note: While this article pertains to income, new requirements
related to income sources took effect in January 2017.
For anyone required to file a South Carolina Statement of Economic Interests, the task can be daunting. Many are unsure about what to report and are fearful of making errors.
Recently the Municipal Association staff met with State Ethics Commission staff to review the SEI and clarify what municipal officials need to know to properly report. The Municipal Association will share this information through articles in upcoming issues of Uptown.
Who must file?
All municipal elected officials, candidates for municipal office, chief administrative officers (regardless of the name of the position, including city administrators or city managers), chief financial and procurement officers (or similarly titled positions) must file an SEI by March 30 each year for activities in the prior calendar year. Officials must electronically file the SEIs with the State Ethics Commission.
Failing to file or intentionally misrepresenting information is a misdemeanor and could result in a fine, jail time or both. If a municipal official discovers errors or omissions after filing, he should amend his filing as soon as possible. Officials can amend their SEI forms electronically at any time.
The first section of the SEI covers income or benefits and is divided into two parts: personal and family.
The personal portion includes information on income and benefits the official receives. The personal income amount will generally be the same as the income stated on the W-2 issued by the municipality.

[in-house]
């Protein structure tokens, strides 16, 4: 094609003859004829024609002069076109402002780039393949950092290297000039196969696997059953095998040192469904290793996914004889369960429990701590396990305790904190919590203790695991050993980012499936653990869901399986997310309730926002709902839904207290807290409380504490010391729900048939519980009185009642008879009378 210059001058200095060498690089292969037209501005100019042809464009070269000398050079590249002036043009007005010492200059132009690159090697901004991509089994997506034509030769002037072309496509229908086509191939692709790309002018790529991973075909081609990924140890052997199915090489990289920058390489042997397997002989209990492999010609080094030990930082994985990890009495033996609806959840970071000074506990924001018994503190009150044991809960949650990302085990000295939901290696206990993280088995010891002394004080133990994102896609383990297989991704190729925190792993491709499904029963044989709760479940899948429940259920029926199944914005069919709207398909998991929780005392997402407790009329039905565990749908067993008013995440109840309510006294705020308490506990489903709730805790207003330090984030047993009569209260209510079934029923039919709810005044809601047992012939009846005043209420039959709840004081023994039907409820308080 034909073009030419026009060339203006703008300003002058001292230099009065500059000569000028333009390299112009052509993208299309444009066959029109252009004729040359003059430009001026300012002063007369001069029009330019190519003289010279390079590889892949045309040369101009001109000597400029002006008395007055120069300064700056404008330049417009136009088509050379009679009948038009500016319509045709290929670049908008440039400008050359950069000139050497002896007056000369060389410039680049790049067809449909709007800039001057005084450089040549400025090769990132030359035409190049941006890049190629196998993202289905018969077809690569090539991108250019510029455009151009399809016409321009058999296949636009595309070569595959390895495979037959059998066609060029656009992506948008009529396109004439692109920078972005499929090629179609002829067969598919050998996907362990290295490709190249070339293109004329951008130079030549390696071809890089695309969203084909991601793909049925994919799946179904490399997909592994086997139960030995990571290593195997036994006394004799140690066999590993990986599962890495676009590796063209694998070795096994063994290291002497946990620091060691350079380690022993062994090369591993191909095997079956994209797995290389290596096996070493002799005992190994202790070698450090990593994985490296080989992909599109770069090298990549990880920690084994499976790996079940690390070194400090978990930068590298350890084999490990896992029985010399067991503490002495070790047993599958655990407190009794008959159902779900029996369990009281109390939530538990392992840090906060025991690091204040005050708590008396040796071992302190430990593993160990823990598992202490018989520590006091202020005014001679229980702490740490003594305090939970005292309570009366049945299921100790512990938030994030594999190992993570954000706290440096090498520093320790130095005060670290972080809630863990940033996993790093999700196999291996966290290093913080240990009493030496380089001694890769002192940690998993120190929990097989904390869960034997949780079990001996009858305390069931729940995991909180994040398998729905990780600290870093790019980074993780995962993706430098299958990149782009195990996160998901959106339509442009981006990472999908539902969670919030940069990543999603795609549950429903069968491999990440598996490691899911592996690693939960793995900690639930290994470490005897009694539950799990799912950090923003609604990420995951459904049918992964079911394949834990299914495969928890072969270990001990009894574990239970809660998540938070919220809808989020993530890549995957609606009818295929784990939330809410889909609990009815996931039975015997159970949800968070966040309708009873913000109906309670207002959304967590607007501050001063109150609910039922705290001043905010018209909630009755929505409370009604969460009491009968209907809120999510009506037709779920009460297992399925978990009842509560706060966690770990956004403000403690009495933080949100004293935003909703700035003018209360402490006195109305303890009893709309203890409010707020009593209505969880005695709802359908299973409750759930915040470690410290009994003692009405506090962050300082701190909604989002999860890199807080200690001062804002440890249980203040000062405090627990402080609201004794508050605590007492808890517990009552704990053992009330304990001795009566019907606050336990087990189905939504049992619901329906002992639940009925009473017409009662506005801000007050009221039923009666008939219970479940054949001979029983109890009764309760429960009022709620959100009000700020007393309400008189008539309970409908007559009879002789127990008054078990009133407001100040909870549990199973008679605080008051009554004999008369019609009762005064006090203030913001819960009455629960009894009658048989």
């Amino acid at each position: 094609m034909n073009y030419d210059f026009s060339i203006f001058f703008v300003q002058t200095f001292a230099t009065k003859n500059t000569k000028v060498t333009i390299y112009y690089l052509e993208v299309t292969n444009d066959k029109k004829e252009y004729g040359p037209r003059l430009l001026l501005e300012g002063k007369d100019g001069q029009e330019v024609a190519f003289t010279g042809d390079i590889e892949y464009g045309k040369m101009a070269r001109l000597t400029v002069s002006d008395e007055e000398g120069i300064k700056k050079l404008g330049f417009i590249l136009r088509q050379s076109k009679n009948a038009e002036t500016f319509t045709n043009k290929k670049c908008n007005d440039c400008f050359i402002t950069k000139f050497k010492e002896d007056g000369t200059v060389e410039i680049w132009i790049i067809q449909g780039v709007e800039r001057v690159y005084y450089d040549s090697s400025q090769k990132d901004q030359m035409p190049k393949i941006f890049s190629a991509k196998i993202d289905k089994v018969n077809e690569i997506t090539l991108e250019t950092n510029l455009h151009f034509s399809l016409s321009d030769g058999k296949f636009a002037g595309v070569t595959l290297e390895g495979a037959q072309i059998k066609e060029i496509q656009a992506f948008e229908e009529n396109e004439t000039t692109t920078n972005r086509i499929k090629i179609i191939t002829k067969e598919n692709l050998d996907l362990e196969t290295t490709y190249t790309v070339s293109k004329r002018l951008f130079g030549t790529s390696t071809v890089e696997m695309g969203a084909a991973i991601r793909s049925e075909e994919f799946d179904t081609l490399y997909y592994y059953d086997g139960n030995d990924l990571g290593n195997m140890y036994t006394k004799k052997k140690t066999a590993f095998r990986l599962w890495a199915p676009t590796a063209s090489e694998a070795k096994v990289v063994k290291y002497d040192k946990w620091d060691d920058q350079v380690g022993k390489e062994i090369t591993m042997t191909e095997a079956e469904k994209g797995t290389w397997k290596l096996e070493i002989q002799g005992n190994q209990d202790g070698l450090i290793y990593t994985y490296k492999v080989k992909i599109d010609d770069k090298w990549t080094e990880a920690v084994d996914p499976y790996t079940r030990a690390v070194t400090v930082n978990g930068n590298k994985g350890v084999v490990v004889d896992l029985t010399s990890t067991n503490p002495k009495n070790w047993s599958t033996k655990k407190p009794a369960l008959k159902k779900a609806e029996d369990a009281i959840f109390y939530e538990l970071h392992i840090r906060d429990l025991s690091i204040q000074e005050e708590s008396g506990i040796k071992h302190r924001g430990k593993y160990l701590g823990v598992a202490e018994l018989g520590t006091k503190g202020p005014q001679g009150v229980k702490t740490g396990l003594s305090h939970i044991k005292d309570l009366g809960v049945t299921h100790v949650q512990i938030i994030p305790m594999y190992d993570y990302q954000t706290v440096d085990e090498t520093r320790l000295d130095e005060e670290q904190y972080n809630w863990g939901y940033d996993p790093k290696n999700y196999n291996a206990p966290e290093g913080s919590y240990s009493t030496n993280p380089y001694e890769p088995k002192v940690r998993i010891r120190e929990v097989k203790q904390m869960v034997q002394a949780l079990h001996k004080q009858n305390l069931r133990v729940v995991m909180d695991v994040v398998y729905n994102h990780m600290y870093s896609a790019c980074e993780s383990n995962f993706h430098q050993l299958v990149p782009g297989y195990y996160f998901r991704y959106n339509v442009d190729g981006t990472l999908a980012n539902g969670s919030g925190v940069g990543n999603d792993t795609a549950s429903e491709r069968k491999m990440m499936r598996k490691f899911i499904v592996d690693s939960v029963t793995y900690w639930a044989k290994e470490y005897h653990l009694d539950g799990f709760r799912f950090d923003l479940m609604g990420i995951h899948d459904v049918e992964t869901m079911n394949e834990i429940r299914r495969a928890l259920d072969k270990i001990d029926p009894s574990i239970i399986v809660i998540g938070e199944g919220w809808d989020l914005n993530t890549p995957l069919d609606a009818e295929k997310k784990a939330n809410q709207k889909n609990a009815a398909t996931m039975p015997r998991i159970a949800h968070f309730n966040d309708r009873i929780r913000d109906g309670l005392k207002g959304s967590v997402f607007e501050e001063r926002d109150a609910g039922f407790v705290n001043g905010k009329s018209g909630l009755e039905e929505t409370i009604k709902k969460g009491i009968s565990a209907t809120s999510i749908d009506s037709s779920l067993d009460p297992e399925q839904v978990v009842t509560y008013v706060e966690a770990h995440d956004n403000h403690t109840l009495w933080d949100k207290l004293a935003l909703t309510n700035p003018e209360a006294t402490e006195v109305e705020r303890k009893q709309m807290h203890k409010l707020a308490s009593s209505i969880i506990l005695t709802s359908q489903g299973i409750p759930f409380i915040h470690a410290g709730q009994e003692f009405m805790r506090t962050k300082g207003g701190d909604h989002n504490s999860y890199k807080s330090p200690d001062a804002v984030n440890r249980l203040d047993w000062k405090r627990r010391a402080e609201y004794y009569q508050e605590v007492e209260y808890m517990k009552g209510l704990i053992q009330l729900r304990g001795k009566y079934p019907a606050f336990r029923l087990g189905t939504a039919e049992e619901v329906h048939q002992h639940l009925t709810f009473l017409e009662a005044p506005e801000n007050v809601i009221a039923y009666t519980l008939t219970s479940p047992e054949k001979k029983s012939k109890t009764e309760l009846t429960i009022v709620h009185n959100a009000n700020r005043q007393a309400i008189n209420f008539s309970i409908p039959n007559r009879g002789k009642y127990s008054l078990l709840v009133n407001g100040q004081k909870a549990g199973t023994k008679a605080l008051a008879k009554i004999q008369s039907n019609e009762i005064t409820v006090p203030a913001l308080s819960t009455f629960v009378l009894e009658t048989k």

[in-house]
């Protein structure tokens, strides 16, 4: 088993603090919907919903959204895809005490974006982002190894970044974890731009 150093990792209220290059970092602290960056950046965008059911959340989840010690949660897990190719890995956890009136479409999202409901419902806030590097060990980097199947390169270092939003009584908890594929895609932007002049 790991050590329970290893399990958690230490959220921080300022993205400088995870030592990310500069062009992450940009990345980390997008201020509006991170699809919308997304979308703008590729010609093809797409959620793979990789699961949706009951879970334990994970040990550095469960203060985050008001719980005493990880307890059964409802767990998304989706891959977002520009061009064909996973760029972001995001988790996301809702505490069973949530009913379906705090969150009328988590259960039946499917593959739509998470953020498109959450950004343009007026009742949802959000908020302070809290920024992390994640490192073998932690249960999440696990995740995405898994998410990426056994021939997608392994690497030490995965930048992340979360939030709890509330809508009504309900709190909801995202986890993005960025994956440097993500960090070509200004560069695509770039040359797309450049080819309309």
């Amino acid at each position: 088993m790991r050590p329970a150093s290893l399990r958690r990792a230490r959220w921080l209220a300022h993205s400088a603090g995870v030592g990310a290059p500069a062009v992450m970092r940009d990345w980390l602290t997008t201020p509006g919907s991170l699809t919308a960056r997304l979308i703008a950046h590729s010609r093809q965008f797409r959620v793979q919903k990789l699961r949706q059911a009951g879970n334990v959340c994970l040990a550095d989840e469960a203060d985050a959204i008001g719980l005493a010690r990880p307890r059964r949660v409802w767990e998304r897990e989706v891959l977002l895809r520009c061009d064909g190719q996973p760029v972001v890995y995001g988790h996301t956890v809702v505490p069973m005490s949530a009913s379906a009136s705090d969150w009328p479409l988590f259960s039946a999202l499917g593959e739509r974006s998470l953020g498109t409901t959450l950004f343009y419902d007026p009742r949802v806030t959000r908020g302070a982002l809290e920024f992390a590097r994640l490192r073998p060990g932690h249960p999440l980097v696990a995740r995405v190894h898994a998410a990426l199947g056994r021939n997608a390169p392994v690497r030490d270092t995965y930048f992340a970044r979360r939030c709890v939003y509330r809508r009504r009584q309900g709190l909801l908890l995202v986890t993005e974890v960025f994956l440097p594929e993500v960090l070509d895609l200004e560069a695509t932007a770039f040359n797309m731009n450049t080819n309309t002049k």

If the official receives additional income or benefits (such as personal use of a publicly owned vehicle, car allowance or expense allowance of any kind, i.e., a cell phone allowance), he must add the value of this benefit to the total income and benefits reported. The municipality should issue a Form 1099 showing the value of the benefit(s) for tax purposes.
The value of fringe benefits offered to all employees and officials of the municipality, such as contributions to health insurance, retirement and supplemental insurance, does not have to be reported if the benefit is offered uniformly to all employees. If the filer receives a higher benefit level or additional benefits, he must report the additional benefit/difference between the benefit given others and the value of his benefit.
Reimbursement for actual incurred expenses while performing as a public official or employee is not considered income and does not have to be reported. If the official receives a per diem, he must provide the municipality with supporting documentation for expenses and return unspent money.
The second section asks the filer to report income or benefits immediate family members received during the prior calendar year from any state agency/office or political subdivision of the state. This includes county, municipal, school district, special purpose district or public service district employers.
Immediate family is defined as a spouse, child or other individual claimed as a dependent for income tax purposes by the filer or spouse. Likewise, the income amount will generally be the same as the income stated on the W-2 issued to the immediate family member(s) employed by one of the covered public entities. The filer must include any additional income or benefits from a covered public entity in the income calculation of the immediate family member receiving the benefit.
Understanding the SEI requirements is the key to proper reporting. Next month's article will cover reporting gifts.